Unlike the meteoric careers of some of his contemporaries, Donizetti's rise to fame was rather slow. He worked as a composer in Naples beginning in 1822 and produced some pleasing works in the ensuing years, including L'ajo nell'imbarazzo, and Elisabetta al castello di Kenilworth. But his first major success came only in 1830 with the premiere of Anna Bolena at the Teatro Carcano in Milan. The cast included such operatic luminaries as Giuditta Pasta and Giovanni-Battista Rubini. The work was so well-received, it was soon given as far afield as Paris, London, Madrid, Dresden and Havana.

Full of energetic confrontations and vocal pyrotechnics, Anna Bolena is an early instance of Donizetti's fascination with madness and his preoccupation with England and Scotland, at that time considered remote and darkly romantic. His most enduring opera, Lucia di Lammermoor (1835) also explores these themes. Based on a novel by Sir Walter Scott (whose works, incidentally, have inspired more operas than any other writer except Shakespeare), Lucia depicts the tragic results of an arranged marriage and concludes with the deranged ravings of the heroine and the on-stage suicide of her estranged lover. We can measure the impact of this opera on nineteenth-century audiences through the following account, taken from Gustave Flaubert's classic novel Madame Bovary, in which the heroine, Emma, attends a performance of Lucia:

"Lucia entered upon her cavatina ... She plained of love, she longed for wings. So too Emma would have liked to escape from life and fly away in an embrace ... Emma leaned forward, ... her fingernails clutching at the plush on the box, and took her heart's fill of those melodious lamentations that poured out to the accompaniment of the double-basses like cries of the drowning amid the tumult of the tempest. She recognized the ecstasy and the anguish of which she had all but died."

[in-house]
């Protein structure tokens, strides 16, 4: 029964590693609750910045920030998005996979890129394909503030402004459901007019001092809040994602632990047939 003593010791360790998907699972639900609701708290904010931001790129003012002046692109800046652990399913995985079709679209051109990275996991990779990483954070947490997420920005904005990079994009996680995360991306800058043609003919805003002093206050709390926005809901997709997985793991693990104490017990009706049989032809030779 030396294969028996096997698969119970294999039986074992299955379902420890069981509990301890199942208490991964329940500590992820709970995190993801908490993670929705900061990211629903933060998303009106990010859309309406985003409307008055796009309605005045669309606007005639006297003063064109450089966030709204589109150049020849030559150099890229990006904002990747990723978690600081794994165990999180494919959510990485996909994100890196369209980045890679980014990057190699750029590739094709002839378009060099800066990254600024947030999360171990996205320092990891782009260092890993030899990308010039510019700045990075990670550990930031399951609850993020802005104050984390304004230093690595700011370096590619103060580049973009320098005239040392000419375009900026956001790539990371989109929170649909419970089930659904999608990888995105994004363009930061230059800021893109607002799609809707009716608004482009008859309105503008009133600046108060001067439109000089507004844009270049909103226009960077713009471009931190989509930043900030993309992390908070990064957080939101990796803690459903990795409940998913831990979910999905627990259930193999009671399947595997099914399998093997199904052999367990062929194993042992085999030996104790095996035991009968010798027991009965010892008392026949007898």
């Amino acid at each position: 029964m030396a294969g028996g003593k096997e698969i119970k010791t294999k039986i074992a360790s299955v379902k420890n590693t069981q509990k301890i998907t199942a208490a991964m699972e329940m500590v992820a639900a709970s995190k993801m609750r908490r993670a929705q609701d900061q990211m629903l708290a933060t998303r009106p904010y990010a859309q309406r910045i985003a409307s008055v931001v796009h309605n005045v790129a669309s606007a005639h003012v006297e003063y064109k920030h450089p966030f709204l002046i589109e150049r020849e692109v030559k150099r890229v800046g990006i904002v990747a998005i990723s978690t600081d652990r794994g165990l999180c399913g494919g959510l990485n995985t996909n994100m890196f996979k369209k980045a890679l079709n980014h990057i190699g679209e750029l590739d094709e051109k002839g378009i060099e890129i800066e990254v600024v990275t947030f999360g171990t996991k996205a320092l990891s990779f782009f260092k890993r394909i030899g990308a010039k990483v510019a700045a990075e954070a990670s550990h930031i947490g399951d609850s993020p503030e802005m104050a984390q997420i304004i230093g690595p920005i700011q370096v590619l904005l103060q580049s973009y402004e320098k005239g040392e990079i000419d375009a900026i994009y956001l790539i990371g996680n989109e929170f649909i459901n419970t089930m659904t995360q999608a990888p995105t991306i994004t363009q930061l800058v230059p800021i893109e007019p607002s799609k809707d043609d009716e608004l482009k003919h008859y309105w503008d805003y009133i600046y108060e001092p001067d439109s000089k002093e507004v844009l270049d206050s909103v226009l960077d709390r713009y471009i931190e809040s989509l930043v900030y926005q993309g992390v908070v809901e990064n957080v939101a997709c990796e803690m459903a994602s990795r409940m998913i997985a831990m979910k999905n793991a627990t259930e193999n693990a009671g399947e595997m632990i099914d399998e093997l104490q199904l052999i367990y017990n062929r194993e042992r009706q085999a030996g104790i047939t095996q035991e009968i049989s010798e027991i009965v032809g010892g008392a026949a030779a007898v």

Like Rossini and Bellini before him, Donizetti moved to Paris later in his career, but not before creating such excellent operas as Maria Stuarda, Lucrezia Borgia, and L'Elisir d'amore for Italian stages. In Paris, his first effort for the Opéra was Les martyres, a recycled version of Poliuto, which had been banned by the Italian censors just months before. A marvellous, effective opera based on a play by Corneille, Les martyres points ahead to the grandeur of its better-known cousin, Samson et Dalila by Camille Saint-Saens. But Donizetti's crowning achievements in Paris were both written for the comic stage: La fille du régiment and Don Pasquale, the latter composed for the Théâtre Italien in a matter of two weeks. While composing Don Pasquale, Donizetti wrote: "When a subject is pleasing, the heart speaks, the head races forward, and the hand writes."

In the 1840s, Donizetti accepted a position in Vienna, despite the fact that Austria was occupying a large part of Italy at that time. Unlike Giuseppe Verdi, whose operas bear strong political messages, especially his 1848 opera La battaglia di Legnano depicting the Italian resistance to foreign - i.e. Austrian - domination, Donizetti payed little attention to political scores.

Donizetti's years in Vienna were troubled with illness, and by 1845 he was no longer able to work. Suffering from syphilis, he lost the ability to speak. An invalid, unable to walk, Donizetti became the prey of his own mind and suffered now from mental disorders - ironic, considering his lifelong fascination with depictions of madness on the dramatic stage. He was moved back to Paris, under the care of his nephew, Andrea.

Donizetti died in 1848, in Bergamo, where he was born. During his twenty-five-year career, he composed sixty-seven operas, only five or six of which have remained in the mainstream operatic repertoire. Among his many forgotten operas are some veritable gems, including Caterina Cornaro (1844), Don Sébastien (1843), and Roberto Devereux (1837). The so-called Donizetti revival of the 1950s and 60s, led by Maria Callas and Joan Sutherland, inspired the recordings of his oeuvre that we rely on today. But his works are still largely neglected in opera houses around the world.